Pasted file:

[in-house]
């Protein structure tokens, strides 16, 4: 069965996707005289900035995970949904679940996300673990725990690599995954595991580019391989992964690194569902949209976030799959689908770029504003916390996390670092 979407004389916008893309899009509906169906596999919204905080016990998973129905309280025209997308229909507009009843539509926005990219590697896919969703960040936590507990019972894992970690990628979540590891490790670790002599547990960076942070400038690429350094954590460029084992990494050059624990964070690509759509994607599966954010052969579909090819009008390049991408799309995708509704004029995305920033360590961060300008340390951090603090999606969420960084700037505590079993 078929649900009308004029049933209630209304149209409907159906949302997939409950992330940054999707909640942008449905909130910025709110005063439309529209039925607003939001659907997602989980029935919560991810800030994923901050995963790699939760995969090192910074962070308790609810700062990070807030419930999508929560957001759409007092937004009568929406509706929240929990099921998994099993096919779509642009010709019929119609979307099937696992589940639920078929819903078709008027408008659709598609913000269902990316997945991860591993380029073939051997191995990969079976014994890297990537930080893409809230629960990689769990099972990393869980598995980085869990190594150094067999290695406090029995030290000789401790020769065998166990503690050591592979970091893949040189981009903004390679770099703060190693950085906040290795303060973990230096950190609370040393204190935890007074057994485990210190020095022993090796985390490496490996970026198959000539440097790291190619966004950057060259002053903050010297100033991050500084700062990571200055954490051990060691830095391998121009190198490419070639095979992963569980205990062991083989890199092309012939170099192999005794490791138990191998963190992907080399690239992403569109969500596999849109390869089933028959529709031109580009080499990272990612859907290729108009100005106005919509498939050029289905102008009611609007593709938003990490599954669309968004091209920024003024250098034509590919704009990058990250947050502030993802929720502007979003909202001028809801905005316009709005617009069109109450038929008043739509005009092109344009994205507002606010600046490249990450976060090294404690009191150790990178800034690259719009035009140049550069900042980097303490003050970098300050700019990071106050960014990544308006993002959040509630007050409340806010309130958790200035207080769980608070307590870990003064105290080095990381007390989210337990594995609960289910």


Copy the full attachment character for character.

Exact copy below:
[in-house]
């Protein structure tokens, strides 16, 4: 069965996707005289900035995970949904679940996300673990725990690599995954595991580019391989992964690194569902949209976030799959689908770029504003916390996390670092 979407004389916008893309899009509906169906596999919204905080016990998973129905309280025209997308229909507009009843539509926005990219590697896919969703960040936590507990019972894992970690990628979540590891490790670790002599547990960076942070400038690429350094954590460029084992990494050059624990964070690509759509994607599966954010052969579909090819009008390049991408799309995708509704004029995305920033360590961060300008340390951090603090999606969420960084700037505590079993 078929649900009308004029049933209630209304149209409907159906949302997939409950992330940054999707909640942008449905909130910025709110005063439309529209039925607003939001659907997602989980029935919560991810800030994923901050995963790699939760995969090192910074962070308790609810700062990070807030419930999508929560957001759409007092937004009568929406509706929240929990099921998994099993096919779509642009010709019929119609979307099937696992589940639920078929819903078709008027408008659709598609913000269902990316997945991860591993380029073939051997191995990969079976014994890297990537930080893409809230629960990689769990099972990393869980598995980085869990190594150094067999290695406090029995030290000789401790020769065998166990503690050591592979970091893949040189981009903004390679770099703060190693950085906040290795303060973990230096950190609370040393204190935890007074057994485990210190020095022993090796985390490496490996970026198959000539440097790291190619966004950057060259002053903050010297100033991050500084700062990571200055954490051990060691830095391998121009190198490419070639095979992963569980205990062991083989890199092309012939170099192999005794490791138990191998963190992907080399690239992403569109969500596999849109390869089933028959529709031109580009080499990272990612859907290729108009100005106005919509498939050029289905102008009611609007593709938003990490599954669309968004091209920024003024250098034509590919704009990058990250947050502030993802929720502007979003909202001028809801905005316009709005617009069109109450038929008043739509005009092109344009994205507002606010600046490249990450976060090294404690009191150790990178800034690259719009035009140049550069900042980097303490003050970098300050700019990071106050960014990544308006993002959040509630007050409340806010309130958790200035207080769980608070307590870990003064105290080095990381007390989210337990594995609960289910």